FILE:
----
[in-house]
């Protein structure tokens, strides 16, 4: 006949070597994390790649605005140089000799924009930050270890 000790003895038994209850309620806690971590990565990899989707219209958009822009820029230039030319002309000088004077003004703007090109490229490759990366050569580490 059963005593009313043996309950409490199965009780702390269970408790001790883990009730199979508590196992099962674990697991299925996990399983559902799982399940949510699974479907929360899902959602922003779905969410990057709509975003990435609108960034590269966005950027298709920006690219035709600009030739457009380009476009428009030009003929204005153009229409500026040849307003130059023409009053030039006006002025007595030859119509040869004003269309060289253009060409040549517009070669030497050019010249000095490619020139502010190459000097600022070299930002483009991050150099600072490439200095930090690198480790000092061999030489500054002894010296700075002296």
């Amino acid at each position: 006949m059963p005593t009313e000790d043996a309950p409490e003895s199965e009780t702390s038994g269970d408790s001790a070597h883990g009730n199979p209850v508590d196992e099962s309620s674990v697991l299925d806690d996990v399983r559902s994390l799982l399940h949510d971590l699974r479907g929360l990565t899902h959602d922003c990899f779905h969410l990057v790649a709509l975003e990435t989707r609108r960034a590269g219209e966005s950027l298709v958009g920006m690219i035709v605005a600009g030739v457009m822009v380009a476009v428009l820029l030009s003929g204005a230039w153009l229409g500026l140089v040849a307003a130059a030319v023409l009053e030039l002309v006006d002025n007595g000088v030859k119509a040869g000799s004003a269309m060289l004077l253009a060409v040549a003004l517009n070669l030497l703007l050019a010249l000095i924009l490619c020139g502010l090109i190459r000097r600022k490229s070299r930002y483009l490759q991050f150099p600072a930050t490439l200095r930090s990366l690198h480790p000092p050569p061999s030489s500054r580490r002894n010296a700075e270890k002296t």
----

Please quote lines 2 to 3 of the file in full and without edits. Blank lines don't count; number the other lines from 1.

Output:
């Protein structure tokens, strides 16, 4: 006949070597994390790649605005140089000799924009930050270890 000790003895038994209850309620806690971590990565990899989707219209958009822009820029230039030319002309000088004077003004703007090109490229490759990366050569580490 059963005593009313043996309950409490199965009780702390269970408790001790883990009730199979508590196992099962674990697991299925996990399983559902799982399940949510699974479907929360899902959602922003779905969410990057709509975003990435609108960034590269966005950027298709920006690219035709600009030739457009380009476009428009030009003929204005153009229409500026040849307003130059023409009053030039006006002025007595030859119509040869004003269309060289253009060409040549517009070669030497050019010249000095490619020139502010190459000097600022070299930002483009991050150099600072490439200095930090690198480790000092061999030489500054002894010296700075002296």
């Amino acid at each position: 006949m059963p005593t009313e000790d043996a309950p409490e003895s199965e009780t702390s038994g269970d408790s001790a070597h883990g009730n199979p209850v508590d196992e099962s309620s674990v697991l299925d806690d996990v399983r559902s994390l799982l399940h949510d971590l699974r479907g929360l990565t899902h959602d922003c990899f779905h969410l990057v790649a709509l975003e990435t989707r609108r960034a590269g219209e966005s950027l298709v958009g920006m690219i035709v605005a600009g030739v457009m822009v380009a476009v428009l820029l030009s003929g204005a230039w153009l229409g500026l140089v040849a307003a130059a030319v023409l009053e030039l002309v006006d002025n007595g000088v030859k119509a040869g000799s004003a269309m060289l004077l253009a060409v040549a003004l517009n070669l030497l703007l050019a010249l000095i924009l490619c020139g502010l090109i190459r000097r600022k490229s070299r930002y483009l490759q991050f150099p600072a930050t490439l200095r930090s990366l690198h480790p000092p050569p061999s030489s500054r580490r002894n010296a700075e270890k002296t």